This is supported by what was said in AIG. In that case, the claimants had obtained leave to register an arbitration award against the Republic of Kazakhstan in the High Court as a judgment. They then sought to enforce it by obtaining charging orders against assets in London which were held to the order of the National Bank of Kazakhstan which was the central bank of Kazakhstan. The Royal Court noted that amongst the issues before the court was whether section 13(2)(b), together with section 14, prevented enforcement against those assets. It was not disputed that legal title to the assets was with the National Bank but beneficial ownership rested with the Republic of Kazakhstan through the National Fund of Kazakhstan. In his judgment at para 45, Aikens J referred to what had been said by Lord Diplock in Alcom (at p 602) which was that the expression "property" in section 13(2)(b) "is broad enough to include as being the property of a banker's customer the debt owed to him by the banker which is represented by the total amount of any balance standing to the customer's credit on current account." Aikens J also referred to the obiter remarks of Stanley Burnton J in AIC Ltd v Federal Government of Nigeria [2003] EWHC 1357 (QB) at para 47 that the expression should be given the same meaning in section 13 and section 14. Aikens J concluded:-

"I think it is clear from Lord Diplock's statement in Alcom, which I have quoted above, that the word should be given a broad scope. So, in my view, 'property' will include all real and personal property, and will embrace any right or interest, legal, equitable, or contractual in assets that might be held by a State or any "emanation of the State" [the phrase used by Lord Diplock in Alcom] or central bank or other monetary authority that comes within sections 13 or 14 of the Act."

118.
This Court is satisfied that it is appropriate for the purposes of section 13(2)(b) to assess the interest of the Republic in the Shares by reference to the formulation set out by Aikens J in AIG, derived as it was from what was said by Lord Diplock in Alcom. The result in our judgment is that the Shares will be subject to sovereign immunity if it is the case that the Republic has a sufficient "right or interest, legal, equitable or contractual" in the Shares.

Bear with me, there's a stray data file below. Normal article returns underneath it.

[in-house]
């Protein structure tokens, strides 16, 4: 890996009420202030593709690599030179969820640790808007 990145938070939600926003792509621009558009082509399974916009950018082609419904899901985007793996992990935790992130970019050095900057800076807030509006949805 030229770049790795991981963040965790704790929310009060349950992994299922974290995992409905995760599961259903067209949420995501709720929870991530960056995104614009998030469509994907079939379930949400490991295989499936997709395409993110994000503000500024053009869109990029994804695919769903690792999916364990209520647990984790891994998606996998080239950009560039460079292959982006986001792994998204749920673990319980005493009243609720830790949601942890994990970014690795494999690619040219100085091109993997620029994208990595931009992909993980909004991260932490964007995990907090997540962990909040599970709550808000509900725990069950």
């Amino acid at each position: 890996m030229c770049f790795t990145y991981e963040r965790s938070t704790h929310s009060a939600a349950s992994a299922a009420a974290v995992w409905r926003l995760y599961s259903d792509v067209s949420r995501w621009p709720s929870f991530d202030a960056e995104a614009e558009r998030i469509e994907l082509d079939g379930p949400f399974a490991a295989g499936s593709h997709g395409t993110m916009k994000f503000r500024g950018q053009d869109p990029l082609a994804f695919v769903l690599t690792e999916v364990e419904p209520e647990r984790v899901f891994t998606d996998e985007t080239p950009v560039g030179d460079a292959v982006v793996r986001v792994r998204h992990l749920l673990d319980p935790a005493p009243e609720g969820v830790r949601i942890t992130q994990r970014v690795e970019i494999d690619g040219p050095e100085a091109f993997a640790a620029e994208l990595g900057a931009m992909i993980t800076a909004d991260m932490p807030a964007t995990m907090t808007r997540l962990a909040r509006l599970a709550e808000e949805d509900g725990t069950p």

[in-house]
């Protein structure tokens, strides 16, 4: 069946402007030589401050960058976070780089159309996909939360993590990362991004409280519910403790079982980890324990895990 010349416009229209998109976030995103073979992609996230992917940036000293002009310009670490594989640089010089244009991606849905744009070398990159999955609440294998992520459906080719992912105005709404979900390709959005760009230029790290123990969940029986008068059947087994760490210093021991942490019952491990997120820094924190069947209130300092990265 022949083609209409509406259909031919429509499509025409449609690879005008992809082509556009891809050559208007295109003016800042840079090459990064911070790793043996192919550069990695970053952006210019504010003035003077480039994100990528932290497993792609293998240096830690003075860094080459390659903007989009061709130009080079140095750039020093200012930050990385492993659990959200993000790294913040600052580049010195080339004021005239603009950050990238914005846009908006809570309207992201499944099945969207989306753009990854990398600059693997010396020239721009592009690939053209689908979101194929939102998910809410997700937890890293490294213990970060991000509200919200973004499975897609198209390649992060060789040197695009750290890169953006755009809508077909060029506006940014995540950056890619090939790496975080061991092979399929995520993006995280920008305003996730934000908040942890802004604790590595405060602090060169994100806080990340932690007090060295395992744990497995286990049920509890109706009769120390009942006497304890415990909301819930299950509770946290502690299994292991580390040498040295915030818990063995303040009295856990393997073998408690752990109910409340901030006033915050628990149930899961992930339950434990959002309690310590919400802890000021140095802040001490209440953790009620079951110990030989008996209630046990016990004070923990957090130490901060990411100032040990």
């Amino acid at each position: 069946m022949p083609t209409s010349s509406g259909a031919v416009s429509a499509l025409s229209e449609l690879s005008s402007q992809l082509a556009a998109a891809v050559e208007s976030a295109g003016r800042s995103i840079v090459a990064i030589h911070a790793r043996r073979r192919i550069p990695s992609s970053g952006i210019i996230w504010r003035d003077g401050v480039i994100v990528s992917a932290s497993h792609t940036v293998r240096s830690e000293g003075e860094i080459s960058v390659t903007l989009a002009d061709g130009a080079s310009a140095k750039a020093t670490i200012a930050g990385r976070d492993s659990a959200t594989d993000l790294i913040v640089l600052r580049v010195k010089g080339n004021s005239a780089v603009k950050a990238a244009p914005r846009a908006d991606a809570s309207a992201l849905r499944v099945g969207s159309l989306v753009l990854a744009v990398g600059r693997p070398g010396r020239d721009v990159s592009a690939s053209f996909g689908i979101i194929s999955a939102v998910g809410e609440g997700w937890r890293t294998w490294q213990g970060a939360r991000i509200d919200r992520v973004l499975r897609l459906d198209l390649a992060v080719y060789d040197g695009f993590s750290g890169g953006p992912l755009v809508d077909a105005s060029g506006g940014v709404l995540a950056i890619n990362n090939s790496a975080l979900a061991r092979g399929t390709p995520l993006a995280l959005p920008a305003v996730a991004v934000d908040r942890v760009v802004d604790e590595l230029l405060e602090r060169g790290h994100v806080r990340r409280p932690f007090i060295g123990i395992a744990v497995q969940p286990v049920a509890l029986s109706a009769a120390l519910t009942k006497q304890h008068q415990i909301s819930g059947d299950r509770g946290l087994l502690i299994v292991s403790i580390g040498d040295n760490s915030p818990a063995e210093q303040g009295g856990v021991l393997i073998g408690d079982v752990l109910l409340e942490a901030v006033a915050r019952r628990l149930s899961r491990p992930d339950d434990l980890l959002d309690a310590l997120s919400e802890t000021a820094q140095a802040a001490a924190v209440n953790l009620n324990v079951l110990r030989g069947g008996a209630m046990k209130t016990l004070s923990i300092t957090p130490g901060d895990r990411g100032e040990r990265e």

119.
In addition, we consider that the expression "the property of a State" will also include property which could be demonstrated to be under the control of the State. To the extent that this may not be expressed explicitly in what was said by Aikens J in AIG, we consider that it is established by reference to the common law cases referred to above, and in particular The Cristina. In his speech which we have quoted above, Lord Wright (at p 513) referred to the fact that, by its act of requisitioning, the Spanish Government had "taken possession and control of the Cristina." He continued, in words which we regard as critical, "That is all that is needed to justify the claim to immunity on the ground of 'property'." The significance of the introduction of the term "control" by Lord Atkin and Lord Wright in The Cristina was emphasised by Earl Jowitt in Dollfus Mieg.
120.
We are therefore satisfied that the potential existence of "control" by a State is a component in the meaning of the "property" of a State along with "right or interest" as derived from AIG. That "control" is such an element was stated directly by Lord Wright and we cannot see how the introduction of the Act, in particular section 13(2)(b), could be said somehow to have removed that component from the meaning of the expression "the property of a State". Were that not to be the case, it would once again give rise to the risk that in passing the Act, and in particular section 13(2)(b) which deals with enforcement proceedings, the UK had departed from the recognised principle of international law that the threshold for enforcement should at least be no less that the threshold for establishing jurisdiction in adjudicative proceedings.
121.
The result, in our opinion, is that in considering the evidence of what is the relationship between the Republic and Botaş for the purposes of section 13(2)(b), it is appropriate to have regard both to "control" and "interest". This means that in practical terms the elements to be assessed are the same as in the case of section 6(4) (albeit that they are referred to in particular terms in section 6(4)).
122.
We are therefore satisfied that in order to address the issue of sovereign immunity in relation to the Shares, it is appropriate to consider whether the Republic has a degree of control, and/or interest, which is sufficient to establish its sovereign immunity in respect of the Shares. What this means is that in practical effect the extent of the Republic’s right or interest in, or control of, the Shares can be assessed having regard to the same factors as were assessed by the Royal Court. Its assessment was made in the context of section 6(4) which refers to property "in the possession or control of a State", and property "in which a State claims an interest". To the extent that we are considering the right, interest or control of a State, it is our judgment that these may be regarded as equivalents of what was considered by the Royal Court not least because a right to property will exist where a State has possession or control. And once again, the fact that the entitlement to sovereign immunity under section 13(2)(b) is being judged by a standard equivalent to that stated in section 6(4), is consistent with the international law principle that immunity from enforcement proceedings is no less that immunity from adjudicative proceedings.